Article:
5 Things to Keep in Mind This College Admissions Season
Don’t Fall For Common Myths or Let Stress Ruin the Process
The college admissions process can produce a lot of unnecessary stress for high school seniors. While it’s normal to feel anxious about the process, it’s important to keep in mind that knowledge is power when applying to college, and knowing what to expect and keep in mind as you complete your admissions journey this fall is the key to having a successful admissions season.
There are a lot of misconceptions about the college admissions process and those can cause more stress than the actual application season itself. When applying to a balanced college list of best-fit schools this fall, keep these five college admissions insights in mind.
Perfect Grades and Test Scores Won’t Guarantee Admission
The US admissions process is holistic, meaning that admissions officers consider much more than just grades and test scores when evaluating applicants. Straight-A students with perfect SAT scores get rejected from highly selective colleges all the time. Yes, applicants need to have grades and test scores within the range that the college considers admissible, but that’s not sufficient in and of itself to merit admission. Don’t think because you have a great SAT score and GPA that you’re a shoo-in at your top-choice schools. Spend time crafting a compelling personal statement. Be genuine and tailor each of your application supplements to each individual school. Be courteous and thoughtful when selecting teachers to write letters of recommendation, and be thoughtful about your activities list. All of these elements matter in the admissions process, so don’t neglect them because you have good grades and test scores.
Focus on Quality – Not Quantity
We can’t stress this enough. When it comes to your activities, or even your balanced college list, quality is the most important – not quantity. Things like extracurricular actives, community service, advanced courses, and more aren’t just counted up and used to compare one student to another. Admissions officer are going to look at the quality of those elements, not the number. They’re going to ask, “Did this student make an impact?” Students should pick just a few activities or interests that really appeal to them and devote a significant amount of time to them over the course of high school. Colleges aren’t looking to admit “serial joiners” or “well rounded” students –they’re looking for specialists so they can build a well-rounded class. So don’t worry about padding your resume with 20 different clubs and activities. Focus on those activities that you truly enjoy and determine how you can make a positive impact.
Don’t Obsess Over Rankings
There are so many different college rankings lists out there it’s hard to keep track of them all. Each list has different criteria for evaluation and the number one school on one list can be toward the middle or bottom of another. Even within the same list a college can jump or fall an unbelievable number of spots in the span of just a few years. Instead of worrying about where a school falls on a list, focus on fit! The top school on a rankings list might not be the best school for you. Fit is key when building your balanced college list, so take steps to create your own rankings. Don’t rely on someone else’s list to create your own.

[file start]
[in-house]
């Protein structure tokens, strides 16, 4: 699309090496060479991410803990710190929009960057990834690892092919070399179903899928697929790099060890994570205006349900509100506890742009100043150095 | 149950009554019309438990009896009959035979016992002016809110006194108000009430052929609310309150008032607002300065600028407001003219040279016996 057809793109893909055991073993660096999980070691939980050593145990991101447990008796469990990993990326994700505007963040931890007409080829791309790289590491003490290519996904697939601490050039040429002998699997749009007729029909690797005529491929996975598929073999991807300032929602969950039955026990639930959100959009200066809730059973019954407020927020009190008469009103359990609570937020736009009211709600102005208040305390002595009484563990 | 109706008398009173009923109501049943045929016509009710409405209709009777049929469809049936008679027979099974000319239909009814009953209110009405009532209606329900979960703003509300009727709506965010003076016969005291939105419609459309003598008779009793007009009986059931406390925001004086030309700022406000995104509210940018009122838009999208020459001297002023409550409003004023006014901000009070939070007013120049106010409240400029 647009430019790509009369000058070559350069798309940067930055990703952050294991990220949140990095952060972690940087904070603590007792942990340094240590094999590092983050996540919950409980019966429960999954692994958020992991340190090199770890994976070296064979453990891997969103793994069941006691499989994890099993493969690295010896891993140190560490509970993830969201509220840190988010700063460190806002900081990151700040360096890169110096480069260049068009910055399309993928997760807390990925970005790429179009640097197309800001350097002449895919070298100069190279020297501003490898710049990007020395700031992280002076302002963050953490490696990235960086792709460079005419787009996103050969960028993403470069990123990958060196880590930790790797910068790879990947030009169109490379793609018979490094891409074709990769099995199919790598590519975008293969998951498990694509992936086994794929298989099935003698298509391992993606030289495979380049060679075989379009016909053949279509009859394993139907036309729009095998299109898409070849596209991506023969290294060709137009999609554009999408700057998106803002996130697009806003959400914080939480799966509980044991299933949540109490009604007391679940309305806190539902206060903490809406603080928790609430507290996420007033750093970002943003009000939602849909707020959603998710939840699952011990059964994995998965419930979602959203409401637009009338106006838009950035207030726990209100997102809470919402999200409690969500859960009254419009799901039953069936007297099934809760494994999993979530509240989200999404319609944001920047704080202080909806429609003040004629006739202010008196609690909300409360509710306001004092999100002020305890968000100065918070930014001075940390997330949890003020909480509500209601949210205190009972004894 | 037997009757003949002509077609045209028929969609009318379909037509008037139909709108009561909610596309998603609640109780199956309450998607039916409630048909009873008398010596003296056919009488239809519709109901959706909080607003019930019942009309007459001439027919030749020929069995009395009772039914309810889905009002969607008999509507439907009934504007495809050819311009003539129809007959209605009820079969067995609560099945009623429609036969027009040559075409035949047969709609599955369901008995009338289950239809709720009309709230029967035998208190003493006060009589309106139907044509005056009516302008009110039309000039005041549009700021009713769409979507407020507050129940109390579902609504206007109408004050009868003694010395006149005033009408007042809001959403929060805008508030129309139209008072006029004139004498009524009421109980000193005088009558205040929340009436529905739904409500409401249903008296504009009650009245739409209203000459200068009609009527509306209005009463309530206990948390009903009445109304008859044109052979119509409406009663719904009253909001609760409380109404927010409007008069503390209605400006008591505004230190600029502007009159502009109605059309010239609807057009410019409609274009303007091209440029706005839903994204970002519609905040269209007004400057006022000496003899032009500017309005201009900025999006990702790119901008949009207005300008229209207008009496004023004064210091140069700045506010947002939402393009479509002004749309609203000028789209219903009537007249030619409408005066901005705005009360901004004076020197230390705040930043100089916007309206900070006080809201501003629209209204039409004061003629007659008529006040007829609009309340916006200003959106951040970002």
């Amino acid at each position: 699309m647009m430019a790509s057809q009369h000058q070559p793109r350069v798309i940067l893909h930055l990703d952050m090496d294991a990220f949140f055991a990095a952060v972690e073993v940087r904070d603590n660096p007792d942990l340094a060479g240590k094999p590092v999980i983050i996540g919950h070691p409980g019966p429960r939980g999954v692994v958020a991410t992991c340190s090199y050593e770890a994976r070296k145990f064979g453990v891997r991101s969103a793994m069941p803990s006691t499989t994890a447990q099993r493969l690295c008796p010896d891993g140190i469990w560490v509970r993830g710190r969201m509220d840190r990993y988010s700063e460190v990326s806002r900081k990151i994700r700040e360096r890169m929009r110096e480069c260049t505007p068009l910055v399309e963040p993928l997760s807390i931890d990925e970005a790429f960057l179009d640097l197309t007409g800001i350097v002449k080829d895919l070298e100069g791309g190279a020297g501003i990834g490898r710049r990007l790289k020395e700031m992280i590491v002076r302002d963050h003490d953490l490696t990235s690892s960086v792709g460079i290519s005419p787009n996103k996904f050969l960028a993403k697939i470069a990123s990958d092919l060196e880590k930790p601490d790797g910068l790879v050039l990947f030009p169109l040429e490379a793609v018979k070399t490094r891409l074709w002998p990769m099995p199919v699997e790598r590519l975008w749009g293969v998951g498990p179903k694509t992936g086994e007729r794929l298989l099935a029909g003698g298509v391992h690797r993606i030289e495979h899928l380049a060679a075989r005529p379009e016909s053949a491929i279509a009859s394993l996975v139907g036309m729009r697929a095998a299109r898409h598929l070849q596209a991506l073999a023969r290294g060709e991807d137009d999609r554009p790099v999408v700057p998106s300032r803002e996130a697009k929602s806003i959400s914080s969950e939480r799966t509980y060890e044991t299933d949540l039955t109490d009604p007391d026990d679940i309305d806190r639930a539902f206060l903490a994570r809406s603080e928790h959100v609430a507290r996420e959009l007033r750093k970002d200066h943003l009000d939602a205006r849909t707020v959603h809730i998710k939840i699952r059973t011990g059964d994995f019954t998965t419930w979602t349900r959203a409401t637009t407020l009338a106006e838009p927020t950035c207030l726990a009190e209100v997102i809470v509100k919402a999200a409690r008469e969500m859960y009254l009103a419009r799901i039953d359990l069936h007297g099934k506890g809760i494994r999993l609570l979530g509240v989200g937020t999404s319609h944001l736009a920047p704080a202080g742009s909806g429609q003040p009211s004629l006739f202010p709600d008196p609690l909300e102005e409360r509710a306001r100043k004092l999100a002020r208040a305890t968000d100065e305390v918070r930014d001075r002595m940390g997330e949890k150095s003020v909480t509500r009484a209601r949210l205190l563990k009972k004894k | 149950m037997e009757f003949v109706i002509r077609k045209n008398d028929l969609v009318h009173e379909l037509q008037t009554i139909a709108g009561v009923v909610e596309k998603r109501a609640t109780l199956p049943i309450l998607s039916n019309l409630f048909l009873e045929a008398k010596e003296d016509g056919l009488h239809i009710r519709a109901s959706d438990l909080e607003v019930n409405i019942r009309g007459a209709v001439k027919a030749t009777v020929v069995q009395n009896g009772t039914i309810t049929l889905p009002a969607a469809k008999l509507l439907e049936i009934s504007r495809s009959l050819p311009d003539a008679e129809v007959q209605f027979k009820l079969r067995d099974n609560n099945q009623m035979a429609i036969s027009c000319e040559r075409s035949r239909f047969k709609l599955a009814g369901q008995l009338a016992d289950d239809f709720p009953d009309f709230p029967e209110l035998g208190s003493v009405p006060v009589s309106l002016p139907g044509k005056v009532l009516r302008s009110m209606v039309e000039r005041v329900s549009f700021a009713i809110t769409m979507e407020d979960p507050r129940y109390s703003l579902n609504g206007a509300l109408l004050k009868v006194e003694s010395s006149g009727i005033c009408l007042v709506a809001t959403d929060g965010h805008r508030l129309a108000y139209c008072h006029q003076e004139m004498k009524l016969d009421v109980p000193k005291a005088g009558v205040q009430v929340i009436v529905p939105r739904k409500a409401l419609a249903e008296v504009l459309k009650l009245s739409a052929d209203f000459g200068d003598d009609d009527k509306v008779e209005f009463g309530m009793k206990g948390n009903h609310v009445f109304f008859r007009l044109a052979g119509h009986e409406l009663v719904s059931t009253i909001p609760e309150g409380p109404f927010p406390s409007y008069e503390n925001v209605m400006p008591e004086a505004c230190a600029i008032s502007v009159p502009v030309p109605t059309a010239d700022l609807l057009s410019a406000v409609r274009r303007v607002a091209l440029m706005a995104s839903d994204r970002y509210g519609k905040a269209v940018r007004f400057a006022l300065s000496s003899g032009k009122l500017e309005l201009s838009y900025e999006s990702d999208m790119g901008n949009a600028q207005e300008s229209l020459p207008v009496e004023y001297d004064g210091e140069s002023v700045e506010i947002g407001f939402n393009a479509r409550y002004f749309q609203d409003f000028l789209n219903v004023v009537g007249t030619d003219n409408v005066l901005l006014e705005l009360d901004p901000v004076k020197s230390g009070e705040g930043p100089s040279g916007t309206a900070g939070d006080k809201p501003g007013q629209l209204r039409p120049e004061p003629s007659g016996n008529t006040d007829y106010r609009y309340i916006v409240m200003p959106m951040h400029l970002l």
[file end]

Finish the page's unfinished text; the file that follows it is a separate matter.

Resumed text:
Admissions Officers Are People, Too
There’s often a misconception that admissions officers are looking for any and every reason to reject students from their schools. The truth is, admissions officers are looking for why to admit students – not reject them. Admissions officers take no joy in denying students. They’re just as human as you and they wrestle over difficult admissions decisions. They advocate for students they think can really contribute to the college – it’s a very human process. It’s a mistake to think that admissions officials don’t care about applicants or that they are trying to work against them. They also read thousands of applications each season, which is a very tedious and exhausting process. Keep this in mind when communicating with admissions officers. Be patient and understand that this process isn’t meant to painful and rejections aren’t personal – it’s just the result of a highly-competitive process. But if you apply to a balanced list of best-fit target, reach, and likely schools, you will get into a college where you’ll be happy and successful.
This Process Is Supposed to Be Fun!
The stress of maintaining good grades and staying active in activities, all the while completing a dozen college applications can take the fun out of the process. Remember, this is an exciting time! You’re learning more about who you are as a student and a person. You’re visiting the schools you might very well attend next year, meeting new people, and making memories. When you’re feeling overwhelmed, take a step back and get back to the basics – what do you enjoy? Is it your drama troupe? Your volunteer work? Or is it just reading a good book when you have a chance? Take time to do the things you enjoy and reflect on your ultimate goals. At the end of the day this process is supposed to be fun, so do what you can to make it enjoyable again.